I can personally say that my life has changed for the better since I started addressing my own struggles with my gut. In my early twenties I realized that I was gluten intolerant AND allergic to dairy. It took four to five years before I actually began to see how many negative side effects this issue was really causing. My daily life had be plagued with mood swings, weight issues, ridiculous amounts of water retention, anxiety, depression, and hormonal imbalances. It wasn’t until I began to take to the necessary steps to heal my gut bacteria that I began to actually feel sane and normal again. I believe that studies such as this one from UCLA, are just the tip of the iceberg and that in the next two years research and society will begin to understand the true impact that gut health has on our mind and body.
While western medicine is just beginning to accept probiotics as an aid for many ailments, this research links the gut health to the mind. UCLA researchers have found that bacteria ingested from can foods affect brain function in humans. Researches have known that the brain sends signals to the gut, but this is the first time that they have evidence of the reverse. In the past it had only been proven in animals. Now, they know that it can create the same effect in humans.
“Time and time again, we hear from patients that they never felt depressed or anxious until they started experiencing problems with their gut,” Tillisch said. “Our study shows that the gut–brain connection is a two-way street.”
How Gut Bacteria Influenced the Brain
A study of 36 females was conducted. The group was divided into 3 and give 3 different mixtures of yogurt. One group received yogurt with a mix of several probiotics and consumed it twice a day for 4 weeks. Another group ate yogurt without any probiotics added probiotics, and a third group (the control group) ate no yogurt at all.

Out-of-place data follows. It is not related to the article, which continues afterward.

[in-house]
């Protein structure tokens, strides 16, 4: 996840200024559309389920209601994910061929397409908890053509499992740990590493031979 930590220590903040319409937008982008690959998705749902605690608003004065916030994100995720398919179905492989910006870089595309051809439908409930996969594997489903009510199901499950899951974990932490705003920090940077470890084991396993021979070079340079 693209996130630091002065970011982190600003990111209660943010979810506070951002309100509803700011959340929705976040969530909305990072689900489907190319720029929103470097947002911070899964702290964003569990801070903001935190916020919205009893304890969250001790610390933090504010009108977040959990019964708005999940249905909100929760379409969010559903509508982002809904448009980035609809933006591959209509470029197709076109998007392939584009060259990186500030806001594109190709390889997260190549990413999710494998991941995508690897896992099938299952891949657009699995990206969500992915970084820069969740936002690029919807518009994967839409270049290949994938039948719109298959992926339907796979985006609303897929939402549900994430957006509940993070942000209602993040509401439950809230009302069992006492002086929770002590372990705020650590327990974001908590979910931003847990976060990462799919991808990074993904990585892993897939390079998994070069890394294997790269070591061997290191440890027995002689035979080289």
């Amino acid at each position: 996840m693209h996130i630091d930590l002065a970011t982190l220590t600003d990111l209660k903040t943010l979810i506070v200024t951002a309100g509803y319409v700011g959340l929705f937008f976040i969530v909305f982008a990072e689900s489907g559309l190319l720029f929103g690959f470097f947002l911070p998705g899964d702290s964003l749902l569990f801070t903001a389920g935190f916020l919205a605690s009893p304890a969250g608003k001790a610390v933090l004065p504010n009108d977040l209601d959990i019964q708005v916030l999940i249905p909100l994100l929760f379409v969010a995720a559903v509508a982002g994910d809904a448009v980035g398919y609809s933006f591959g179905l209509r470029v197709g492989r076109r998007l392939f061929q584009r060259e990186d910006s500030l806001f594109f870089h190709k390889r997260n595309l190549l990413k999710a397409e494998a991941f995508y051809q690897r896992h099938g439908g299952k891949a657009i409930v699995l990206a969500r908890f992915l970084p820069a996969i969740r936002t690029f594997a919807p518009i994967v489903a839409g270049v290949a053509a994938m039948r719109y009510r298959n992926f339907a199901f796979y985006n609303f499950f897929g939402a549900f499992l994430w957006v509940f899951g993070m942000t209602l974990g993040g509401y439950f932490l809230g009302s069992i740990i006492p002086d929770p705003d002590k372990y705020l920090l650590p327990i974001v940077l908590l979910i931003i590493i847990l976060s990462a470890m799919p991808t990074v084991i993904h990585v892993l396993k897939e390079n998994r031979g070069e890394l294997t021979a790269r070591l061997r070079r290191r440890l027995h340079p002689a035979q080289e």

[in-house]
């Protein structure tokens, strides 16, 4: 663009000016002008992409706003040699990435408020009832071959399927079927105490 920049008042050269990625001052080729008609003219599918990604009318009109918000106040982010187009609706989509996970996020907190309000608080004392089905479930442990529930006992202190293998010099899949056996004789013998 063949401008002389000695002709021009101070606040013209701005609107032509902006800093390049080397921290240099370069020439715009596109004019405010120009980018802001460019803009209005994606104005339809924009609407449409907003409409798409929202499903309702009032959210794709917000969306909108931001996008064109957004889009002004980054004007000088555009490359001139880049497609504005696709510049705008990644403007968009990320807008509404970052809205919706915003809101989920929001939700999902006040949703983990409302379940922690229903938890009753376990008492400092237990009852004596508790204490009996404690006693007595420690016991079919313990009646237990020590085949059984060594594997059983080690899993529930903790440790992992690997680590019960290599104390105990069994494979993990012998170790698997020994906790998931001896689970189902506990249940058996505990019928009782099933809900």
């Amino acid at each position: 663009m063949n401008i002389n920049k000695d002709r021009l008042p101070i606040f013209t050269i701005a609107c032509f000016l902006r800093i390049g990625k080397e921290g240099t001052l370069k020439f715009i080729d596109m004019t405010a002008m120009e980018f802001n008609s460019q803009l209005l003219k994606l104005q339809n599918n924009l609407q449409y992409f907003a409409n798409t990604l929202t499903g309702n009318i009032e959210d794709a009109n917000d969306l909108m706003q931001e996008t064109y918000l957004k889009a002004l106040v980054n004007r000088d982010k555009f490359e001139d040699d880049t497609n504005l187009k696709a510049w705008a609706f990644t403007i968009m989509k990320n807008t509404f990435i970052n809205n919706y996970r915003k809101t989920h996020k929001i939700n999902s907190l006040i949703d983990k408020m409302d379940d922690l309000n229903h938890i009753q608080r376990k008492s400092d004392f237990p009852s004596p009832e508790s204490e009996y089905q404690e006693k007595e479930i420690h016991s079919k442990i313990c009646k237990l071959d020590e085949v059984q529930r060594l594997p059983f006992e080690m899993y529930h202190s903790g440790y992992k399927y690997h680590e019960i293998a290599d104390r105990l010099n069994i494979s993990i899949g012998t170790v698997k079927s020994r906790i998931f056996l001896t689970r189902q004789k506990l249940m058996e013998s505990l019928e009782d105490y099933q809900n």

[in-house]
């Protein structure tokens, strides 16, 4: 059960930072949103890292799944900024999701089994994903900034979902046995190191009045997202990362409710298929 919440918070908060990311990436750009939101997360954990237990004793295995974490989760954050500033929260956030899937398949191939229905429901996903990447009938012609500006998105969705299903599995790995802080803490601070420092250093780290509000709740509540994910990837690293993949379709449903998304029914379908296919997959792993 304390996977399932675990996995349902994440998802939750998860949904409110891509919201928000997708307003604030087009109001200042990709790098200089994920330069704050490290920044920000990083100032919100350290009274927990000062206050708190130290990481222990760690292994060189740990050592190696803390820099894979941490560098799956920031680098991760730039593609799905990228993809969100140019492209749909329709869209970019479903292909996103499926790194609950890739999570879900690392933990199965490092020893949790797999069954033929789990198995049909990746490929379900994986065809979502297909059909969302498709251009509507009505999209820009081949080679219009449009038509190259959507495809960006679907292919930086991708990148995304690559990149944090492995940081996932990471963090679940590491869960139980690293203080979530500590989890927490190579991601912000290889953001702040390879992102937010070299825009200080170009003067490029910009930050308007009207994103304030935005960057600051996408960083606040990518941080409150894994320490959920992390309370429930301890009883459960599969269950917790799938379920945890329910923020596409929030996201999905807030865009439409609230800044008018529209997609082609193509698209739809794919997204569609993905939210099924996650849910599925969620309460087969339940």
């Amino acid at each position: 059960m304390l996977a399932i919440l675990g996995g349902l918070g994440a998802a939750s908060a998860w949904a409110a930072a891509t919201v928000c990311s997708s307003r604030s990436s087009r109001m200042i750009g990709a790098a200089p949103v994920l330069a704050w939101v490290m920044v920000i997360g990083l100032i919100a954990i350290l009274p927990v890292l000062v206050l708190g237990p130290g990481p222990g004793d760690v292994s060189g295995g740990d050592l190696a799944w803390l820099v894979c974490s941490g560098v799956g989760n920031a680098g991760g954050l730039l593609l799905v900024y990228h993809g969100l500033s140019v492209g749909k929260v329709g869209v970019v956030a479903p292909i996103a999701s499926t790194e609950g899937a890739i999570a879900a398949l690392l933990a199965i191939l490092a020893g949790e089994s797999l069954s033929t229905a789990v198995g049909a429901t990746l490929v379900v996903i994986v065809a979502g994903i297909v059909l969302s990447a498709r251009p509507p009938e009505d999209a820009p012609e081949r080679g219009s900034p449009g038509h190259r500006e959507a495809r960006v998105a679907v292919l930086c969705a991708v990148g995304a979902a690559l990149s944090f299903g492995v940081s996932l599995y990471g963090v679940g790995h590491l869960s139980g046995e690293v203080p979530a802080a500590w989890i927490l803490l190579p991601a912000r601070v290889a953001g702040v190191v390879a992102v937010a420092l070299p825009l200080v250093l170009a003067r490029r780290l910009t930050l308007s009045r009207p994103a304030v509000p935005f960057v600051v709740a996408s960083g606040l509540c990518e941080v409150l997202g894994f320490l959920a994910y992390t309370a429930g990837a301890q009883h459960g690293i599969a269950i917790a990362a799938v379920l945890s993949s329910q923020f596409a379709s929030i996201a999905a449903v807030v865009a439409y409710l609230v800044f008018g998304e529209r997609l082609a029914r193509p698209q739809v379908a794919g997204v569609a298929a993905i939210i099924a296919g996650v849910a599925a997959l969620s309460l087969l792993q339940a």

The women were then testing using fMRI, functional magnetic resonance imaging. This was done both before and after the 4 week study at rest and during a emotion based recognition study. The participants were shown images of both angry and frightened faces. They were to match these faces to the corresponding images of other faces with the same emotion. The aim of the recognition test was to measure “the engagement of affective and cognitive brain regions in response to a visual stimulus. It was chosen because previous research in animals had linked changes in gut flora to changes in affective behaviors.”
The results of this study showed in comparison to the women who did take the probiotics, the women who went without had decreased brain function in the “insula — which processes and integrates internal body sensations, like those from the gut — and the somatosensory cortex during the emotional reactivity task.” These women also had less brain activity relating to emotion, cognition, and sensory areas of the brain.
The group that ingested yogurt with probiotics and the group that ingested plain yogurt both had a steady increase in brain activity.
The Key Factor Related to the Probiotic Group and Gut Bacteria
I know what you’re thinking, “If I can get this reaction from yogurt, why would I opt to add in additional probiotics?” Here’s your answer….
During the resting brain scan, the women consuming probiotics showed greater connectivity between a key brainstem region known as the periaqueductal grey and cognition-associated areas of the prefrontal cortex. The women who ate no product at all, on the other hand, showed greater connectivity of the periaqueductal grey to emotion- and sensation-related regions, while the group consuming the non-probiotic dairy product showed results in between.
SO, probiotics increase BOTH your periaqueductal grey and cognition-associated areas of the prefrontal cortex. This means that both sensory and and emotion were affected.
This further proves that the intestines signal the brain and that the old saying “your gut is your second brain,” could actually be VERY true.
There are studies showing that what we eat can alter the composition and products of the gut flora — in particular, that people with high-vegetable, fiber-based diets have a different composition of their microbiota, or gut environment, than people who eat the more typical Western diet that is high in fat and carbohydrates,” Mayer said. “Now we know that this has an effect not only on the metabolism but also affects brain function (source).”
The next step in the UCLA process is linking specific chemical reactions produced in the gut to possible outcomes in the body. This could also be the beginning of connecting many of societies physical ailments and manipulating the gut flora to find possible cures for chronic pain, Alzheimers, Parkinson’s, and autism.